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Read a different genre

A writer must not only keep up to date with reading trends in her/his own genre, but also take time to read a different genre. It’s how we learn our craft and it’s great fun too. I’ve been working on the first draft of my new crime thriller and, in breaks from scribbling, have dipped into the world of teen fiction. The recent stand-out book for me is Salt to the Sea. Here’s my review.

Salt to the Sea by Ruta Sepetys

As with her earlier book Between Shades of Gray, Ruta Sepetys has again written a compelling Young Adult novel about a little known, but dark and brutal chapter in twentieth century history. This time her characters are evacuees, fleeing East Prussia ahead of advancing Russian troops in the closing stages of the Second World War. Two million people were successfully evacuated by sea to Germany from the east. However, many thousands perished in the Baltic when their vessels were attacked by Allied forces. Sepetys’s characters end up aboard the Wilhelm Gustloff, a ship designed for fifteen hundred passengers but carrying ten thousand. It is torpedoed by a Russian submarine and, with the loss of 9400 lives, becomes the biggest single disaster in maritime history. Meticulously researched (for example, the female naval auxiliary really were billeted in the drained swimming pool on the ship and perished there), Sepetys brings us this story from the viewpoints of four young people: Joana, a surgeon’s assistant from Lithuania; Florian, a brooding, mysterious Prussian; Emilia, a scared but resilient Polish teenager; and Alfred, an ineffectual German sailor. They are joined on their journey by a wise shoemaker, a lost boy, a tactless woman and a blind girl – a memorable cast of believable characters that the reader will care about.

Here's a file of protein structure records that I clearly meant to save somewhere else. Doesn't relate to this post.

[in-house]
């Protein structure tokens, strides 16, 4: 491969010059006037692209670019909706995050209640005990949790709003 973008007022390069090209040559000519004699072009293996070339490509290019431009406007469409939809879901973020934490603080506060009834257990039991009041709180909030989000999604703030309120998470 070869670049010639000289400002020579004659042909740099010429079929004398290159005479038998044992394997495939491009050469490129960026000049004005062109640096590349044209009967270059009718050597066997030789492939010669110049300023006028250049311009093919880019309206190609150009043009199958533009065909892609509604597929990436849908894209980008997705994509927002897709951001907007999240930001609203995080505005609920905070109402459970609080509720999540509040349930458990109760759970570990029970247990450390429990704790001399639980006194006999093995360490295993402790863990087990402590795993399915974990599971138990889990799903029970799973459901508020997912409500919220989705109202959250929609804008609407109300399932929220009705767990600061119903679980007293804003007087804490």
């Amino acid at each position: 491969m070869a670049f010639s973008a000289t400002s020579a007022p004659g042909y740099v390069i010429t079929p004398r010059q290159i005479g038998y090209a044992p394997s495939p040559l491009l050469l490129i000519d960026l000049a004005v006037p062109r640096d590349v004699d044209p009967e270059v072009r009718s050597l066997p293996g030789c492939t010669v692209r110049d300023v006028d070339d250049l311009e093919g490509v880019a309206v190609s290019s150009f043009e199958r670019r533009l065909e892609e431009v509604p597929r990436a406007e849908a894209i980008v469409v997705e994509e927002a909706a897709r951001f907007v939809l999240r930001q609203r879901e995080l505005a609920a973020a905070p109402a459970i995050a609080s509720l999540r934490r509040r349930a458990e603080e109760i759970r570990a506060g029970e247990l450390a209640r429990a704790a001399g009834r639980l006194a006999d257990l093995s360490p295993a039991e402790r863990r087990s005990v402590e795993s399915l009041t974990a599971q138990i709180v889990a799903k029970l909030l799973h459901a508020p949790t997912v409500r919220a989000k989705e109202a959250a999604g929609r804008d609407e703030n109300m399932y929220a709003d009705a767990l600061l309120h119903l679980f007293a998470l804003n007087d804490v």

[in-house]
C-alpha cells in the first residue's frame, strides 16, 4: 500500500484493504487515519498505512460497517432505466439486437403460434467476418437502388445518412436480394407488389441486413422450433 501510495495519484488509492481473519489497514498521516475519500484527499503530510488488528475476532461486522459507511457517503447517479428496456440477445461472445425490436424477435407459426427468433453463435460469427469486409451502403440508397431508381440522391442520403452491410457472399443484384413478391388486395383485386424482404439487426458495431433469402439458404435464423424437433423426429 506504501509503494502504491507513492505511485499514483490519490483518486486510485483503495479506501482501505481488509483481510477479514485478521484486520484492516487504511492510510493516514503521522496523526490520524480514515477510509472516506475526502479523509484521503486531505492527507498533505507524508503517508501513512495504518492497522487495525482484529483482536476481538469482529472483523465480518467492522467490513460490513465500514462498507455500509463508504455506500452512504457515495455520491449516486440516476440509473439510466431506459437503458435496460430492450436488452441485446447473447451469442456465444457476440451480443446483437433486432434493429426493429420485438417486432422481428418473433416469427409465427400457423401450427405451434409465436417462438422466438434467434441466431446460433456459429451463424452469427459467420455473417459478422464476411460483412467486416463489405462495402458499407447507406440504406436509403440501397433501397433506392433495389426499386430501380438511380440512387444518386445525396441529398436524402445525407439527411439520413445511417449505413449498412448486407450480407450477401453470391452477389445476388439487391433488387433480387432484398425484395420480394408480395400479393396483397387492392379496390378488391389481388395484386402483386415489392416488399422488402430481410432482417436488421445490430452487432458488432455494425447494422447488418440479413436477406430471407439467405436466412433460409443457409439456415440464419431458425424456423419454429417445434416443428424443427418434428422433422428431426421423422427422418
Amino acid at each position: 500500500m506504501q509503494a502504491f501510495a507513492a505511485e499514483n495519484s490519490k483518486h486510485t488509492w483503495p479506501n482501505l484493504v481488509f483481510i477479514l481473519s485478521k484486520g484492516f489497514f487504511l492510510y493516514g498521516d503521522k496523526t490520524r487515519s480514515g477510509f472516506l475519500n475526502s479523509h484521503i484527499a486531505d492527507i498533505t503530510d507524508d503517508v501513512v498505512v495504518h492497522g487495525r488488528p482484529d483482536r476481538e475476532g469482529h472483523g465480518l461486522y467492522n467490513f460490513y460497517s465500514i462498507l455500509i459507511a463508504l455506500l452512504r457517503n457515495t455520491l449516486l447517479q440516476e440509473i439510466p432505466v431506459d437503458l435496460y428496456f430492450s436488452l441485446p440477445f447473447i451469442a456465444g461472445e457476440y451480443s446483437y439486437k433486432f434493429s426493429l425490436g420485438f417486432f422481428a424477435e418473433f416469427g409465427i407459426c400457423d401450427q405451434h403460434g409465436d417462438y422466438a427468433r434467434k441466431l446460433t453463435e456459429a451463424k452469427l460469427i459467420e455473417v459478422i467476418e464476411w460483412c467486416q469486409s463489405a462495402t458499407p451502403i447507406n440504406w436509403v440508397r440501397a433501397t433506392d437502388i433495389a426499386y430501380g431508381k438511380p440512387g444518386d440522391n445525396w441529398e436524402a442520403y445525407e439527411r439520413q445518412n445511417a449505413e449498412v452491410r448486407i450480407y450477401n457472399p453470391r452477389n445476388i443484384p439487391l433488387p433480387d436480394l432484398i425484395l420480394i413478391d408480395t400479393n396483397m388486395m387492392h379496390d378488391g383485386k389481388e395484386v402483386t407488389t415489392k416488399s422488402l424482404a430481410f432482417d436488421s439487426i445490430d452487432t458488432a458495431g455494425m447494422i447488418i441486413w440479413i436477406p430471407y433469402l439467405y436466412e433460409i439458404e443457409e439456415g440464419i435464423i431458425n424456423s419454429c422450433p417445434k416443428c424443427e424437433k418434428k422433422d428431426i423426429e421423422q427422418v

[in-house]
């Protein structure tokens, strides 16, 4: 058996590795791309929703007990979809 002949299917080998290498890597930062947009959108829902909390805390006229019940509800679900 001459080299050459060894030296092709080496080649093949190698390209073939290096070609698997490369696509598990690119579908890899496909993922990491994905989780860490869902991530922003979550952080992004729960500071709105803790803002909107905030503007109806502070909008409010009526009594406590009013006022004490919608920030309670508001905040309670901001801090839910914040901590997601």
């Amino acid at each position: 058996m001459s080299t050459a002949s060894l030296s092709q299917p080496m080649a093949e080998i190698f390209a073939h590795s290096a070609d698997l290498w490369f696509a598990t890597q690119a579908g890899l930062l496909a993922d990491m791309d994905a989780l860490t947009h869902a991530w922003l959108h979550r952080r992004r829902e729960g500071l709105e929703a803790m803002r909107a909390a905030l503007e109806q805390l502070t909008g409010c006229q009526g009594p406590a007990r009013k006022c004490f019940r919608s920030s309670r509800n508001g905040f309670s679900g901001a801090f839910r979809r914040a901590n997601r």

This is a first rate, accurate historical novel that deserves a wider audience than the Young Adult label will probably give it. For me, it rivalled the more complex, literary Im Krebsgang by Günter Grass.

And this isn’t the only stunning novel by this author. Here’s the review I wrote in 2012 of her first novel:

Between Shades of Gray by Ruta Sepetys

There’s a knock at the door. Soldiers herd you and your family into trucks, keep you in appalling conditions, starve you, and force you to build your own shelter thousands of miles from home. And this isn’t just a story. It happened to thousands of Lithuanians at the hands of Stalinist invaders. Although it is a harrowing account of unspeakable brutality, it is also an uplifting story of the triumph of the human spirit over adversity. It leaves a lasting impression. The best teen book I’ve read for years.

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